General Question

SquirrelEStuff's avatar

Why do older US dollars say "this note is legal tender for all debts, puiblic and private, and is redeemable in lawful money at the US treasury or at any federal reserve bank?"?

Asked by SquirrelEStuff (8988points) July 24th, 2009

I have a $5 bill from 1950. Instead of saying the usual “this note is legal tender for all debts, public and private,” it contains extra text. What does it mean by “redeemable in lawful money?”

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17 Answers

EmpressPixie's avatar

I believe at that time we were on the gold standard and the money could be exchanged for the appropriate amount of gold. I’m trying to find a bit more info right now here.

When we went off the gold standard, this would no longer have been true.

Phobia's avatar

@EmpressPixie I believe you are right.

Gold was the “lawful money” and the actual dollar was just a bill representing a certain worth in gold.

PapaLeo's avatar

DAMN that Nixon!!!!

Capt_Bloth's avatar

The bills that could be exchanged for gold were called gold bank notes. They looked like regular money, except said on the front that they could be exchanged for gold.

SquirrelEStuff's avatar

Nowhere on the bill does it say gold.

The only other difference I can see is instead of saying “FIVE DOLLARS,” it says, “WILL PAY TO THE BEARER ON DEMAND FIVE DOLLARS.”

PapaLeo's avatar

I’ve got some US dollar notes that are silver certificates on which it clearly states that the bill may be exchanged for the equivalent value in silver.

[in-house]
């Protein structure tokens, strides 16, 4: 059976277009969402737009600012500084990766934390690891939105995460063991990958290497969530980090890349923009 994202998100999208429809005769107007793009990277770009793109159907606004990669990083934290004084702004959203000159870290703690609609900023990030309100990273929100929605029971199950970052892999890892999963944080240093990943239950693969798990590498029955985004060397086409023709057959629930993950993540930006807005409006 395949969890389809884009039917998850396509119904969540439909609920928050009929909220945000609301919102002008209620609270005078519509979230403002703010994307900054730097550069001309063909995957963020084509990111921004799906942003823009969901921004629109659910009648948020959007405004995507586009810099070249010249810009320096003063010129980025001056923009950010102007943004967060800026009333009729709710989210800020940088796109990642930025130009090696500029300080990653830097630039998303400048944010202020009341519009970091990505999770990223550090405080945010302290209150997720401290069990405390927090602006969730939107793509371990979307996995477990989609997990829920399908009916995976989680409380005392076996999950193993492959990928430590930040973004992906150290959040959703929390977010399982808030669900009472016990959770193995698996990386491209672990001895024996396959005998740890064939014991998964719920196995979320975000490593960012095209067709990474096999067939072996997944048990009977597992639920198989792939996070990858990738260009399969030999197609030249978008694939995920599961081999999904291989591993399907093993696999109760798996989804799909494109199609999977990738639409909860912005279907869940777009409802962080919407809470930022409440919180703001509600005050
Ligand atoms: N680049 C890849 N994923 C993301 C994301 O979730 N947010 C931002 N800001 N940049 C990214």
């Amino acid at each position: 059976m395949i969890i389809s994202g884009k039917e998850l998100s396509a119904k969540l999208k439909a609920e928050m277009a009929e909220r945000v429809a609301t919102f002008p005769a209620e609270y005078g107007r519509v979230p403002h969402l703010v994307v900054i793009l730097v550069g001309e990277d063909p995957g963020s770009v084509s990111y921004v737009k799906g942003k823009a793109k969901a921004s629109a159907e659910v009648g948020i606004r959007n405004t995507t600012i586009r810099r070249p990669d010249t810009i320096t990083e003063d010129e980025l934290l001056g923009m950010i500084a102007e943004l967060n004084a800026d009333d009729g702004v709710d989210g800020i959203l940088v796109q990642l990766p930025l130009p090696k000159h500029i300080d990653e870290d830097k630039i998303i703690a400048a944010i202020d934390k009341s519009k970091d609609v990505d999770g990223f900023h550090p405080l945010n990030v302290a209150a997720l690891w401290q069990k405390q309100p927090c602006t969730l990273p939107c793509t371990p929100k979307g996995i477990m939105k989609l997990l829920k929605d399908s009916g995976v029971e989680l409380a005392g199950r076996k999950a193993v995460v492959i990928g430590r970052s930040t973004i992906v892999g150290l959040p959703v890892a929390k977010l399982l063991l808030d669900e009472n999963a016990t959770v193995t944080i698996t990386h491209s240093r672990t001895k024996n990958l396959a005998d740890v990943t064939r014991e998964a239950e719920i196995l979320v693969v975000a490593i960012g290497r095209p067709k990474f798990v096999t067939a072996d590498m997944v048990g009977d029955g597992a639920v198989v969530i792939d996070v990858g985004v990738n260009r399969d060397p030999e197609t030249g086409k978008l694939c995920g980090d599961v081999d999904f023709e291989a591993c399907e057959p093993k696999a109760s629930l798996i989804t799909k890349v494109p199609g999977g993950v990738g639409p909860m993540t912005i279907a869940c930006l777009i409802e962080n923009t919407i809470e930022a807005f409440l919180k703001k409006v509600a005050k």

If it wasn’t for the damn Hunt brothers, I might have, at one time, been able to cash in. Now there’s nothing to do but wait . . . and wait . . . and wait.

bpeoples's avatar

You have yourself a 1928-edition $5 bill, not a $5 silver certificate

aprilsimnel's avatar

Well, it used to be that every friggin’ bank in the country had their own dollar notes, and it was like going from one country to another when one wanted to know the worth of a particular bank’s note. Yikes!, right?

The creation of the Federal Reserve Bank in 1913 FTFU once and for all. Obviously, it’s all a bit more complicated than what I’m saying, but the wording on those old notes from the 50s are remnants of a time before currency stabilization.

fireside's avatar

Here’s a good history of the various changes to the wording on US Currency.

The Gold standard went away in the 1930s and was replaced by bills as legal tender. So you can exchange that bill for other bills of the same monetary amount.

PapaLeo's avatar

@bpeoples True enough. And what I love about that bill is that statement: “Payable to the bearer on demand.” ON DEMAND!!! It makes me feel a tiny bit powerful. Just a tiny bit.

SquirrelEStuff's avatar

@aprilsimnel What do you mean currency stabilization?

@bpeoples It is a Federal Reserve Note, not the US Note. There was no link for the $5 bill, but it is the same as the $10.

aprilsimnel's avatar

Here‘s a succinct, yet better explanation than I could give.

AstroChuck's avatar

Because it is legal tender for all debts, puiblic and private, and is redeemable in lawful money at the US treasury or at any federal reserve bank.

Strauss's avatar